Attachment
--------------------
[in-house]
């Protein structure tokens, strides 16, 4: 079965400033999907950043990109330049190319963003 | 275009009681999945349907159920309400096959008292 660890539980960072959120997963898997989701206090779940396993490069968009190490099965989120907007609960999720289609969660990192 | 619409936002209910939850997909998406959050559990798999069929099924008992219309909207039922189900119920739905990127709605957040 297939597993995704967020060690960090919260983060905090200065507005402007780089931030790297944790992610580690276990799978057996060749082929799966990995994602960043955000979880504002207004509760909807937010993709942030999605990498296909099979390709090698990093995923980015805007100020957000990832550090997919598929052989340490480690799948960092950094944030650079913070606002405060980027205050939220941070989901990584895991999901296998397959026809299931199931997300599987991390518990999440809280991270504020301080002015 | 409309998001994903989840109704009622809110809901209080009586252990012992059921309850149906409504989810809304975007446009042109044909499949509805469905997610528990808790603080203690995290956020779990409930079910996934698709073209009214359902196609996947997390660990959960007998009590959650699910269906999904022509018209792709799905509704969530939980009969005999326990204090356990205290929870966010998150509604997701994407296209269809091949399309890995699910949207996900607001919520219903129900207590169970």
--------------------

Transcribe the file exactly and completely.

[in-house]
């Protein structure tokens, strides 16, 4: 079965400033999907950043990109330049190319963003 | 275009009681999945349907159920309400096959008292 660890539980960072959120997963898997989701206090779940396993490069968009190490099965989120907007609960999720289609969660990192 | 619409936002209910939850997909998406959050559990798999069929099924008992219309909207039922189900119920739905990127709605957040 297939597993995704967020060690960090919260983060905090200065507005402007780089931030790297944790992610580690276990799978057996060749082929799966990995994602960043955000979880504002207004509760909807937010993709942030999605990498296909099979390709090698990093995923980015805007100020957000990832550090997919598929052989340490480690799948960092950094944030650079913070606002405060980027205050939220941070989901990584895991999901296998397959026809299931199931997300599987991390518990999440809280991270504020301080002015 | 409309998001994903989840109704009622809110809901209080009586252990012992059921309850149906409504989810809304975007446009042109044909499949509805469905997610528990808790603080203690995290956020779990409930079910996934698709073209009214359902196609996947997390660990959960007998009590959650699910269906999904022509018209792709799905509704969530939980009969005999326990204090356990205290929870966010998150509604997701994407296209269809091949399309890995699910949207996900607001919520219903129900207590169970």